Washington and Colorado: the empire chills out?

Posted on August 29th, 2013 by Bill Weinberg and tagged , , , , , , , .

cannabisDeputy Attorney General James Cole, the same who authored a notorious 2011 memo asserting that federal cannabis enforcement remains a "core priority" even in states that have passed medical marijuana laws, has just issued a new memorandum seeming to clarify Justice Department reaction to the legalization measures in Colorado and Washington state. While it is written in the usual dense bureaucratese that often hides as much as it reveals, on balance it appears to represent a retreat from the hardline posture the Obama administration has assumed regarding medicinal cannabis over the past two years. The text of the Aug. 29 memo is provided by our comrades at CelebStoner:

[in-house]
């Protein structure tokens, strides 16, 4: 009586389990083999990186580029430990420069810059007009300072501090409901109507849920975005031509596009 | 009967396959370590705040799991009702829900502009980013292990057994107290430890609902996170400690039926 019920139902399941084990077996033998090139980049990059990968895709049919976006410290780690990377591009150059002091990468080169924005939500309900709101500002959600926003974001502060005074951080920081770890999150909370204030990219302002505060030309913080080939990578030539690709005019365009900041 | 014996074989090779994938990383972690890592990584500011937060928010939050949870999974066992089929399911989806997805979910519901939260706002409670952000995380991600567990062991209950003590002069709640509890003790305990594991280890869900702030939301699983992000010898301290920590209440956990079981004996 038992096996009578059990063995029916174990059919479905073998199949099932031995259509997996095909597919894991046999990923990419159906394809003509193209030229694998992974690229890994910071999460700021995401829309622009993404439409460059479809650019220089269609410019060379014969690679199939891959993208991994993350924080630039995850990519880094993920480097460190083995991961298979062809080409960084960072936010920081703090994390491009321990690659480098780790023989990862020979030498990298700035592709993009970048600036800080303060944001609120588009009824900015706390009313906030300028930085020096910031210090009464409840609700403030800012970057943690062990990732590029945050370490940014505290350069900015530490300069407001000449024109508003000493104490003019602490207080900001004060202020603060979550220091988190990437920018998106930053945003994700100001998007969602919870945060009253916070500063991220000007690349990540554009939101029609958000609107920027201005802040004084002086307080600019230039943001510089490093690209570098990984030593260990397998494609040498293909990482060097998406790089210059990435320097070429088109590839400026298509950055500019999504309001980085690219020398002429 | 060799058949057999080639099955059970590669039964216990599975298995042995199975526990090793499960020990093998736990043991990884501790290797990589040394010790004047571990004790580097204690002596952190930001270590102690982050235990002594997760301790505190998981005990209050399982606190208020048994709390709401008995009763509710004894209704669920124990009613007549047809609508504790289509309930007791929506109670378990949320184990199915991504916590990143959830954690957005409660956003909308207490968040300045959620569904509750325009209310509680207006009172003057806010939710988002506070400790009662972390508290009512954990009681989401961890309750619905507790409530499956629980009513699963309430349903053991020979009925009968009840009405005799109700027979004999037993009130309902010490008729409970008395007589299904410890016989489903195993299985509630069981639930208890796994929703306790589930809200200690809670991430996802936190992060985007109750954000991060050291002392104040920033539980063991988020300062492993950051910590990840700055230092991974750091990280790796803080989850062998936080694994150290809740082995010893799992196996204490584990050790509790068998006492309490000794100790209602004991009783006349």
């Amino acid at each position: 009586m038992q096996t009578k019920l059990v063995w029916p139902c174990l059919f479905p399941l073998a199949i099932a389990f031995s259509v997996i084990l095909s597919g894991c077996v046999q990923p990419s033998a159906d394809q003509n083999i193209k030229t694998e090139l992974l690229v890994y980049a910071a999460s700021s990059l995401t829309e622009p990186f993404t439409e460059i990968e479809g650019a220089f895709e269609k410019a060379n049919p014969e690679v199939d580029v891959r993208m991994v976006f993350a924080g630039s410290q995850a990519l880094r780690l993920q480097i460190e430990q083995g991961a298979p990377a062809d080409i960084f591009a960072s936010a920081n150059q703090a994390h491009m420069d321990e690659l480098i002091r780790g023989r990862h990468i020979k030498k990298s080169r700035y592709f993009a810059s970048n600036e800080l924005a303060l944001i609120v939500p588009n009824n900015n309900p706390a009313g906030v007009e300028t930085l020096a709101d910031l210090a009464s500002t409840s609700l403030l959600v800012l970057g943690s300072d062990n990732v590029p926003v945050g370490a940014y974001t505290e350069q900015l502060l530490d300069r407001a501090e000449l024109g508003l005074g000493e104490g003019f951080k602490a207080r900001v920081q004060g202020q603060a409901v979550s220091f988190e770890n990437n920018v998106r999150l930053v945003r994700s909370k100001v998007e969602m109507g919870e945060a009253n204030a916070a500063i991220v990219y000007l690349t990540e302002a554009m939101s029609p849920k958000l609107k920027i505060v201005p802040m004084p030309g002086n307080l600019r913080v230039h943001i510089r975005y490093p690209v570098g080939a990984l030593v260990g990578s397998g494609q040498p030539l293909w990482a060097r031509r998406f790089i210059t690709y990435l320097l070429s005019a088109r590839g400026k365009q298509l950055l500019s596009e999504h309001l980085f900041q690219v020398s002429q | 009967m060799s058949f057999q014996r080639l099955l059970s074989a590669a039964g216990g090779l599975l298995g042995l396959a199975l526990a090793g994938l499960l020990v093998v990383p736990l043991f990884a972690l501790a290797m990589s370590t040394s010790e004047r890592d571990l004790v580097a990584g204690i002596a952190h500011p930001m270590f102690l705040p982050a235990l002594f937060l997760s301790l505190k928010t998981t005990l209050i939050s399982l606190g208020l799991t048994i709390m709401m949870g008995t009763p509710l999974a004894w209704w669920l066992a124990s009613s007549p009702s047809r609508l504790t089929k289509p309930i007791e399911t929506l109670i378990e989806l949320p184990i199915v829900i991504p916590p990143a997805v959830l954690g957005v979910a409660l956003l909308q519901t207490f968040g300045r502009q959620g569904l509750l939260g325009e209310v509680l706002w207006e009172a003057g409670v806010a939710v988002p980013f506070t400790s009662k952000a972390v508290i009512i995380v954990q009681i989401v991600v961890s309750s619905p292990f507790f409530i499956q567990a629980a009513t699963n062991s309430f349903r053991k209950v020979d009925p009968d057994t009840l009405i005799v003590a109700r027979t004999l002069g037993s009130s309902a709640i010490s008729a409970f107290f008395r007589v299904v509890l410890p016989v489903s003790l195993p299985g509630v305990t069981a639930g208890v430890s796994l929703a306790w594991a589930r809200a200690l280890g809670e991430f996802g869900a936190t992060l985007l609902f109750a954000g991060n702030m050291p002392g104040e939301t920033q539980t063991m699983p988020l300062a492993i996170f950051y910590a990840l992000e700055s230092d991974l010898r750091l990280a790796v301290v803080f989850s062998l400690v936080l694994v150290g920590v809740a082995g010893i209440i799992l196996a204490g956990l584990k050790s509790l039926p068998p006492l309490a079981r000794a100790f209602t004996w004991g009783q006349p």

In jurisdictions that have enacted laws legalizing marijuana in some form and that have also implemented strong and effective regulatory and enforcement systems to control the cultivation, distribution, sale and possession of marijuana, conduct in compliance with those laws and regulations is less likely to threaten the federal priorities… Indeed, a robust system may affirmatively address those priorities by, for example, implementing effective measures to prevent diversion of marijuana outside of the regulated system and to other states, prohibiting access to marijuana by minors, and replacing an illicit marijuana trade that funds criminal enterprises with a tightly regulated market in which revenues are tracked and accounted for. In those circumstances, consistent with the traditional allocation of federal-state efforts in this area, enforcement of state law by state and local enforcement and regulatory bodies should remain the primary means of addressing marijuana-related activity…